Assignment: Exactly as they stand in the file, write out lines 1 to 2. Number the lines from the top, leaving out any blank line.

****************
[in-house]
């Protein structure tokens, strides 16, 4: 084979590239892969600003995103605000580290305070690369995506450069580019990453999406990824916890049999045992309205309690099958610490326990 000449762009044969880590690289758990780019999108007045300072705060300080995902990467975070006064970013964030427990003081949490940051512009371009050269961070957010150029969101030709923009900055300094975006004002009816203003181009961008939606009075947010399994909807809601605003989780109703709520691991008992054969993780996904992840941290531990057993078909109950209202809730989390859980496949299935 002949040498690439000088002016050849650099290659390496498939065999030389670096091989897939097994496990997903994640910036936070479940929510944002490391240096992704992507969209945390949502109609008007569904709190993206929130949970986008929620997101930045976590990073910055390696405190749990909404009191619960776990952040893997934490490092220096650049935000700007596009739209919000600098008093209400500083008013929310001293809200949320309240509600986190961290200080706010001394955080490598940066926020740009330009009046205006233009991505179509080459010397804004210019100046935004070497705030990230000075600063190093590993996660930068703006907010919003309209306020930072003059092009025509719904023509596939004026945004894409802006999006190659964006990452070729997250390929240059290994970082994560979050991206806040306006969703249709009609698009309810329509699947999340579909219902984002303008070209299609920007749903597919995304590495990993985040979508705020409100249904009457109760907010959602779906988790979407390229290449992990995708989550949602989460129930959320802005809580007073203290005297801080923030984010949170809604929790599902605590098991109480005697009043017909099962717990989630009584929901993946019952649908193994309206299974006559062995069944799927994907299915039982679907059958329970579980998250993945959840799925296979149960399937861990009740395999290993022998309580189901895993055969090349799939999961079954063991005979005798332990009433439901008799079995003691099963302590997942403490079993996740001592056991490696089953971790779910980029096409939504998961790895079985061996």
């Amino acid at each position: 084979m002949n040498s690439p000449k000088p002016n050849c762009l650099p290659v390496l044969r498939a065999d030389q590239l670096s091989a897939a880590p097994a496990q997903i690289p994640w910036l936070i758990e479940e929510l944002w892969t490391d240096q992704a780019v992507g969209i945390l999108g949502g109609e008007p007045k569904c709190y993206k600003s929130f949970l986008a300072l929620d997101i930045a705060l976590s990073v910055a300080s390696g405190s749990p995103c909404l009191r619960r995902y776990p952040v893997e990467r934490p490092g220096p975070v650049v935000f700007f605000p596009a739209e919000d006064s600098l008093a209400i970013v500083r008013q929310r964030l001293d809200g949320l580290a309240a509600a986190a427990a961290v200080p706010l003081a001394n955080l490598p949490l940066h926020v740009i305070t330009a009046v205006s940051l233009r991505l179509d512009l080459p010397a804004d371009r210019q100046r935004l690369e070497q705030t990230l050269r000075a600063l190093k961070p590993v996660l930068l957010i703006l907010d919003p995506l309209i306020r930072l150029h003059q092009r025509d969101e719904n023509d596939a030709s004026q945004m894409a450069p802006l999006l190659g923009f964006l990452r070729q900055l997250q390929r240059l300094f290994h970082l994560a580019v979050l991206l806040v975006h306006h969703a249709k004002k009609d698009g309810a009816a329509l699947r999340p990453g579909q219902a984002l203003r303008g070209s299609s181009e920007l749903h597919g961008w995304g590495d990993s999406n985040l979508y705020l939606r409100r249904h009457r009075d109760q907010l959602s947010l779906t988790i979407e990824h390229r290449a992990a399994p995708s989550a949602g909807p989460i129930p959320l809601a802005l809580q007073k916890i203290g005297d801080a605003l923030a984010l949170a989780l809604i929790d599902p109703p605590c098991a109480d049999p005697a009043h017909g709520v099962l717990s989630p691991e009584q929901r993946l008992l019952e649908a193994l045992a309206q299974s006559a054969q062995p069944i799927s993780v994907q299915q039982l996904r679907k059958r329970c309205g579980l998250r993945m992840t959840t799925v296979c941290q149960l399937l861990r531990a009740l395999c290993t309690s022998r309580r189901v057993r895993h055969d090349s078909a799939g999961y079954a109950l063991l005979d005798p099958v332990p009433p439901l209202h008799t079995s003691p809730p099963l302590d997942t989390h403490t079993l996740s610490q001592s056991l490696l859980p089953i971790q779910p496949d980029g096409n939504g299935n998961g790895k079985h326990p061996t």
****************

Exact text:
[in-house]
């Protein structure tokens, strides 16, 4: 084979590239892969600003995103605000580290305070690369995506450069580019990453999406990824916890049999045992309205309690099958610490326990 000449762009044969880590690289758990780019999108007045300072705060300080995902990467975070006064970013964030427990003081949490940051512009371009050269961070957010150029969101030709923009900055300094975006004002009816203003181009961008939606009075947010399994909807809601605003989780109703709520691991008992054969993780996904992840941290531990057993078909109950209202809730989390859980496949299935 002949040498690439000088002016050849650099290659390496498939065999030389670096091989897939097994496990997903994640910036936070479940929510944002490391240096992704992507969209945390949502109609008007569904709190993206929130949970986008929620997101930045976590990073910055390696405190749990909404009191619960776990952040893997934490490092220096650049935000700007596009739209919000600098008093209400500083008013929310001293809200949320309240509600986190961290200080706010001394955080490598940066926020740009330009009046205006233009991505179509080459010397804004210019100046935004070497705030990230000075600063190093590993996660930068703006907010919003309209306020930072003059092009025509719904023509596939004026945004894409802006999006190659964006990452070729997250390929240059290994970082994560979050991206806040306006969703249709009609698009309810329509699947999340579909219902984002303008070209299609920007749903597919995304590495990993985040979508705020409100249904009457109760907010959602779906988790979407390229290449992990995708989550949602989460129930959320802005809580007073203290005297801080923030984010949170809604929790599902605590098991109480005697009043017909099962717990989630009584929901993946019952649908193994309206299974006559062995069944799927994907299915039982679907059958329970579980998250993945959840799925296979149960399937861990009740395999290993022998309580189901895993055969090349799939999961079954063991005979005798332990009433439901008799079995003691099963302590997942403490079993996740001592056991490696089953971790779910980029096409939504998961790895079985061996």